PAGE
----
This past weekend we packed up and went to Arles for La Feria. This fete or “party” is probably the most important of all fetes in the region. It last for four days and consists of bullfights, food, alcohol, dancing and hanging out with family and friends. When I say four days, it means four days, non-stop since this party lasts continuously throughout the weekend.
La Feria of 2012 was the first that my family had ever been to. We were lucky enough to have been invited to it by our good friends Toni and Patrick (remember them-the angels that saved us last November when we were drowning is sewage). They live in the Camargue which is about 20 minutes from Arles and when we went to visit them a few weeks ago they invited us to go party with them over Easter weekend at La Feria.
Even though La Feria started on Friday, our first day wasn’t until Saturday. We arrived in Arles around 4pm, just in time to meet and greet Toni and Patrick and their friends and then it was off to the town center which is where all the fun happens. Everyone was on their way to the bullfight that evening, but since we didn’t have tickets for this particular event my family took the time to stroll around Arles, eat and take photos.
The day happened to be cold and rainy, but it didn’t dampen our spirits at all. The town was abuzz with people everywhere eating, drinking and partying. With as crazy as this event can get, it really is about family and friends getting together and enjoying themselves. There are so many things to do and see. For the kids there are a million different carnival rides, food galore and they even sit in on the bullfights.
During the few hours my family walked through town, I was able to snap some shots (which was a bit tough sometimes since there were so many people around). I don’t know about you, but I like to have my photos “people free” for the most part unless I want a specific photo of someone or I want to show how crowded a place is. In the case of this particular day, I was really hoping for some “people free” photos! I did get lucky for the most part so I can’t complain.
After making our way across town, we came upon all sorts of food vendors. I tell you, there wasn’t anything a person was not able to find here. There were all sorts of varieties of food and goodies to make anyone’s mouth water and the best part was that not everyone had to eat at the same place. It was one of those things were you walk up, order, and walk away eating the food! We even found a place to buy American hot dogs (whatever that means!)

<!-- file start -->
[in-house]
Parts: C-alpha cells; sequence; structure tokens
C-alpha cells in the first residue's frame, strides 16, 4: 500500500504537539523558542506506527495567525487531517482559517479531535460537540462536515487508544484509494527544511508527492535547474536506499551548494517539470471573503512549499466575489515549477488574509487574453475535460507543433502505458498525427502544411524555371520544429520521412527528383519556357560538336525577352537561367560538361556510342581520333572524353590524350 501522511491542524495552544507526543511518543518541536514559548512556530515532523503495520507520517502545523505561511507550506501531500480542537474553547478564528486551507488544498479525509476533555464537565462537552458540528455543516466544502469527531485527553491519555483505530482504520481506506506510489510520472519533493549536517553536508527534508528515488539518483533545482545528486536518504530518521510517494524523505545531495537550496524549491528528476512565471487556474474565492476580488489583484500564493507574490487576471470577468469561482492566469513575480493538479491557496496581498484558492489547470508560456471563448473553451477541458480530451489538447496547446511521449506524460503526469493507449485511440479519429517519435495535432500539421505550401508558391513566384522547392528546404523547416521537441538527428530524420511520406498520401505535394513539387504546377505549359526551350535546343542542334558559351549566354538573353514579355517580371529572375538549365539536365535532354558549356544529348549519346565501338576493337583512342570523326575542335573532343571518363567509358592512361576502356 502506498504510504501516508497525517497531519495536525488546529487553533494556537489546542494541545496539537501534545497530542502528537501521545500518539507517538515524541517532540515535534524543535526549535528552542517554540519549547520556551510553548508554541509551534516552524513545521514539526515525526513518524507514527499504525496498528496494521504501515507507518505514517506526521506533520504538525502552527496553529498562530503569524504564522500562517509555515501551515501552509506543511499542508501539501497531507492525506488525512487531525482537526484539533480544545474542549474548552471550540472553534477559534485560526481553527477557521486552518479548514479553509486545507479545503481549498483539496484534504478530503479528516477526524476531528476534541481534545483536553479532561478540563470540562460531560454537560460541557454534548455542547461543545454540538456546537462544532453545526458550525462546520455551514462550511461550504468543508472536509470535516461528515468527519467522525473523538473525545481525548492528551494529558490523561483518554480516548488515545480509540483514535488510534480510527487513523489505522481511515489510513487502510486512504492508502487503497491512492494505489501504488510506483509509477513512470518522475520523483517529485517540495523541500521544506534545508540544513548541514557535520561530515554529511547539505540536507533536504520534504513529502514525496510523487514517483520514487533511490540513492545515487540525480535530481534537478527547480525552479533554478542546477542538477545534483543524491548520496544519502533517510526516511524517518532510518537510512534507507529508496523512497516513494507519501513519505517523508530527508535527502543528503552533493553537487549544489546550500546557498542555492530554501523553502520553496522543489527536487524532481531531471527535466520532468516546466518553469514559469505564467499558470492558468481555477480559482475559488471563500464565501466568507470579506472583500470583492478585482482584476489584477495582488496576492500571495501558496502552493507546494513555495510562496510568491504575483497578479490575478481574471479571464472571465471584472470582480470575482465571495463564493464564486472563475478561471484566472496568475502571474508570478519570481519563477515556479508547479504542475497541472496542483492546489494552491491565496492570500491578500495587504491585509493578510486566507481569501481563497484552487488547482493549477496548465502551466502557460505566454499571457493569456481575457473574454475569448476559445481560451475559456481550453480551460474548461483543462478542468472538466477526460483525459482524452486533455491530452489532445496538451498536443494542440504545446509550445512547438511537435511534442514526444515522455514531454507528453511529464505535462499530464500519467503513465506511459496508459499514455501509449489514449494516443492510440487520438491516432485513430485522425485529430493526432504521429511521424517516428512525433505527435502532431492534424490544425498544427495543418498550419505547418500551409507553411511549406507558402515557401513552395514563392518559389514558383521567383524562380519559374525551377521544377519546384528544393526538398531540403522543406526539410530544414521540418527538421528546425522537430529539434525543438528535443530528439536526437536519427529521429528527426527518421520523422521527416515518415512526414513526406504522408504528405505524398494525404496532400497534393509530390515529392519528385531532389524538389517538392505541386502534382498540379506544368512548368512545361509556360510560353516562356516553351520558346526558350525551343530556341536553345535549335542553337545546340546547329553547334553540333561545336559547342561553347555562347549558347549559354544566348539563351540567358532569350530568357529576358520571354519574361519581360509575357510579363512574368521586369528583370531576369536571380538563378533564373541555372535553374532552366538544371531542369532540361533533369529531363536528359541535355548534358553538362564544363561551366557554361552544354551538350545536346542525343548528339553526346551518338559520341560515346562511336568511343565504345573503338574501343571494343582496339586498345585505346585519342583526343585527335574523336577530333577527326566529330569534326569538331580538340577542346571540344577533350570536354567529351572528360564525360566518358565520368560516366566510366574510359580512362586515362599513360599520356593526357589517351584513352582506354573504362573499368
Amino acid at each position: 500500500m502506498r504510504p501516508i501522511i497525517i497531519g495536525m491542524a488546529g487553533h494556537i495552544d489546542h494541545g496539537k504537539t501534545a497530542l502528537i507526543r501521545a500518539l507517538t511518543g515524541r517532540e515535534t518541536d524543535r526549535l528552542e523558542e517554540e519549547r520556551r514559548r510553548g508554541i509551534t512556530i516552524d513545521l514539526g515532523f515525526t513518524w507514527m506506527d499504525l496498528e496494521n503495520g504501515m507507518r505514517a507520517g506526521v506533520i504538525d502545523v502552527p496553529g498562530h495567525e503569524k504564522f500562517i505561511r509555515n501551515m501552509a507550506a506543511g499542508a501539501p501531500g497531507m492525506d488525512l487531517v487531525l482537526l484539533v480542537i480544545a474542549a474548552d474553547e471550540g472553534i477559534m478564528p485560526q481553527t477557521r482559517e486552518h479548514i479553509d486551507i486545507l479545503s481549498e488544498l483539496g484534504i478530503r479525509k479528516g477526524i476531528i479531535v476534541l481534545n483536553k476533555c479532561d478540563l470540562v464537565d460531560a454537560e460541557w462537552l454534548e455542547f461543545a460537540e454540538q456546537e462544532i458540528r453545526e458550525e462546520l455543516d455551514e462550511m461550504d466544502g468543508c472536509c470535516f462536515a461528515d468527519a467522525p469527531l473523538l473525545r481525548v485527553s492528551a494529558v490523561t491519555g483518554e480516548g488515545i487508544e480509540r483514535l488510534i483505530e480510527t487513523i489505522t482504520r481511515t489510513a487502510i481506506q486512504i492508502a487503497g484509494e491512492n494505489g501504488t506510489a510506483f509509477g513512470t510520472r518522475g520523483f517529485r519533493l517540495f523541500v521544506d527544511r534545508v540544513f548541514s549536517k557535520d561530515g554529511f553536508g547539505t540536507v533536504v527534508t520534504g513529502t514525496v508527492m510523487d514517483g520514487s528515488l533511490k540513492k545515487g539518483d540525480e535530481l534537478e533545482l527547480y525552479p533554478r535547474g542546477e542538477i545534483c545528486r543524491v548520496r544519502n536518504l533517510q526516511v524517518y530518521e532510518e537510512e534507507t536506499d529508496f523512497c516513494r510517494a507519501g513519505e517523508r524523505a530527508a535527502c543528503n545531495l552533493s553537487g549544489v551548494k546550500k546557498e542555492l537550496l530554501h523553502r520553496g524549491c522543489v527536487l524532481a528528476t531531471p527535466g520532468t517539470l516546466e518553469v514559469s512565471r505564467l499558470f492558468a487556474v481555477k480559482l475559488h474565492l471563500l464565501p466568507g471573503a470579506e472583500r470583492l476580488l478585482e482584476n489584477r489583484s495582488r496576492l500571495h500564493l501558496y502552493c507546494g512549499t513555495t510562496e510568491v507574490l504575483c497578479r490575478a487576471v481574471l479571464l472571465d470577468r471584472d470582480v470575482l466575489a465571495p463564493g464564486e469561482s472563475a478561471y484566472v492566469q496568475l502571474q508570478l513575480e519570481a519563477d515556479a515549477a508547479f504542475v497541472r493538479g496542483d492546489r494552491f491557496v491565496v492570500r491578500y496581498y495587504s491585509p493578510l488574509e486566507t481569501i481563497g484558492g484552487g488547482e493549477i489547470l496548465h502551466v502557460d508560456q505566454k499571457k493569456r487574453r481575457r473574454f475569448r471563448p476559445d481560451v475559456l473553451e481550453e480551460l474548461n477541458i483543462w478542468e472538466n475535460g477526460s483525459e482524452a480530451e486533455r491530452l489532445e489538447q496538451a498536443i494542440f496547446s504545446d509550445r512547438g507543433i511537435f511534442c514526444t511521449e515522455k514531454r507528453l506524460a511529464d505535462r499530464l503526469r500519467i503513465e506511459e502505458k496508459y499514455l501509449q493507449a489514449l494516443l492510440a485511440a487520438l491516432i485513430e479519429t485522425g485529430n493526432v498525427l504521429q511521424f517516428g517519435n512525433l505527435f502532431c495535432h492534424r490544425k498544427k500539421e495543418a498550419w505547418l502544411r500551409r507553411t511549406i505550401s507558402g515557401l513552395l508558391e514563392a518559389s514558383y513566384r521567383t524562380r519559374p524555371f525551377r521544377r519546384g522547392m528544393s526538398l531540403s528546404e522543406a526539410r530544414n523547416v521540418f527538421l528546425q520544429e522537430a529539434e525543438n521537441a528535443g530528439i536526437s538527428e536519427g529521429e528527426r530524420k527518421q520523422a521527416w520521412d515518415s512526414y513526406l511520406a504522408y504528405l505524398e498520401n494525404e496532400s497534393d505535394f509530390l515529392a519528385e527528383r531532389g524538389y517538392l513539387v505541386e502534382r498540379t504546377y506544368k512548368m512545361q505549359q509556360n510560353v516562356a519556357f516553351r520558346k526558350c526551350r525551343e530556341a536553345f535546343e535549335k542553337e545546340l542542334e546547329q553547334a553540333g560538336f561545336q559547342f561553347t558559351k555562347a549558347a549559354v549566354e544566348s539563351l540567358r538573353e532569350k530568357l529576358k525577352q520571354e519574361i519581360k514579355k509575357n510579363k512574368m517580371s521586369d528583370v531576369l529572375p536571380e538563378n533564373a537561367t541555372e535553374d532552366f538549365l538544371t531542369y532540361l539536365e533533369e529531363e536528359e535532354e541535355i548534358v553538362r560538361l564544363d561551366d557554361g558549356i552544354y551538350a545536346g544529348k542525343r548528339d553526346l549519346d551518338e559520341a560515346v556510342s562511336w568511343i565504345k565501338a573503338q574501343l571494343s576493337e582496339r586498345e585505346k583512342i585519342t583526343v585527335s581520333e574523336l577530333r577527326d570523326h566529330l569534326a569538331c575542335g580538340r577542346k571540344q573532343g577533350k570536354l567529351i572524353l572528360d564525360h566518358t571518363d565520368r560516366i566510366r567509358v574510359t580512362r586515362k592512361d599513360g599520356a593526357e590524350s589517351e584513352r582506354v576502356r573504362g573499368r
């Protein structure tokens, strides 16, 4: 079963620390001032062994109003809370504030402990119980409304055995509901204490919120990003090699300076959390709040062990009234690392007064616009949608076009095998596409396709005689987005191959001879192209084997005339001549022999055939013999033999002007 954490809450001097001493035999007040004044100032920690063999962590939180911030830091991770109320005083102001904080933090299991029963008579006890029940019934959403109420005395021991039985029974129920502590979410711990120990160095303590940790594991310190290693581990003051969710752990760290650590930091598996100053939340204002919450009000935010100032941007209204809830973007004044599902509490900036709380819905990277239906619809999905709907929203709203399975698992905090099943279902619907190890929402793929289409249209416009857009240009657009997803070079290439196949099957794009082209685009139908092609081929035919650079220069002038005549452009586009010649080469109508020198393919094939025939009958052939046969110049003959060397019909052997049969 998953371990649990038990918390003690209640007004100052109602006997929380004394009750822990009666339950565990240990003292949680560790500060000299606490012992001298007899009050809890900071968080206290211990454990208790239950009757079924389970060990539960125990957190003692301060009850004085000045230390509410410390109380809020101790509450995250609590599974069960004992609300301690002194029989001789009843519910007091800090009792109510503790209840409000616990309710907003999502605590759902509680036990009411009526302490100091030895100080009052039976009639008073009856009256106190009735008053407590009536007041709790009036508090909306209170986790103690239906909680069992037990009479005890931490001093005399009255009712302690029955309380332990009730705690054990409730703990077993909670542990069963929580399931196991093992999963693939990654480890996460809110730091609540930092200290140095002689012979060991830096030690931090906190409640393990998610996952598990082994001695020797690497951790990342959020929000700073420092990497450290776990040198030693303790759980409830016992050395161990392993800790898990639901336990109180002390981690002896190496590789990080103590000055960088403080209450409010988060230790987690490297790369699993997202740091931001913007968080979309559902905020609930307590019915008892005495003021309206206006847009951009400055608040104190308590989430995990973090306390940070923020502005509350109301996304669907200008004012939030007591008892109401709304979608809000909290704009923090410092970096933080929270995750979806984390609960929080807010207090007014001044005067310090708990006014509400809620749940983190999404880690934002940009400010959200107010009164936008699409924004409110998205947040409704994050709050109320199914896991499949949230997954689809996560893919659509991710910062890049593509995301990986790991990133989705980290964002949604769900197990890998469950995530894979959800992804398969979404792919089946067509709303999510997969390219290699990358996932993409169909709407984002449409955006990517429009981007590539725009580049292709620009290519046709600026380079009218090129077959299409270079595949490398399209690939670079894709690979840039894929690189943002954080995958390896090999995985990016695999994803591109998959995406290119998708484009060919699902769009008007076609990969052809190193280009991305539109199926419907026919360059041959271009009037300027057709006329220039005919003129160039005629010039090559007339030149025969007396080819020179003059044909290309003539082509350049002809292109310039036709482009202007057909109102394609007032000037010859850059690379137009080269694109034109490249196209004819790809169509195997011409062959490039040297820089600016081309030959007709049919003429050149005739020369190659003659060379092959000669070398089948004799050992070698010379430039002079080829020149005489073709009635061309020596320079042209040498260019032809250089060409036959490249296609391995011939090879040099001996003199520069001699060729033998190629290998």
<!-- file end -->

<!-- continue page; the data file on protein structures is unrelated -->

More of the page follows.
My family ended up eating some chicken sandwiches with fries on top (they love putting the fries in the sandwiches here in France) and then off we went to go and see the ruins of the ancient theatre.
The theatre was amazing and I took plenty of photos to savor the moment. It wasn’t open for visiting on this day, but you can purchase tickets to see it and take a tour. We settled for gazing at it over the fence. It is a beautiful place which was constructed around the 1st century B.C. Unfortunately for me, I couldn’t get close enough to the ruins to touch them. I wanted so badly to do so and kept trying around every corner I could, but to no avail. For those of you who have been reading my posts for a while know that I have to touch every old stone, ruin, building, etc that I possibly can. It just gives me chills to do so. I guess I will have to make it a point to go back for the tour and sneak in a quick caress of the ancient stones!
After touring around the theatre we passed by an old church which has a small court yard off to the side.
From this area you can gaze out over the city and on a clear day, even see the Cevannes Mountains. On this particular day, since it was cloudy and stormy, we didn’t get to see the Cevannes but were able to see the ruins of the castle at Beaucaire which is not far from Arles. We also met the most charming, old French man who chatted with us for about 30 minutes. That story will definitely be in an upcoming post.
After that, it was off to meet up with our friends who were exiting the bullfight. While we were waiting for some others to arrive in front of the arena, I was able to take a photo of one of the matadors exiting as well, who had been hoisted up on someone’s shoulder and paraded down the steps. The crowd was cheering and clapping so I gathered he was an excellent bullfighter and had put on a good show.
There were crowds of people waiting around the arena and I caught this guy dressed up in what I gathered as his party wig.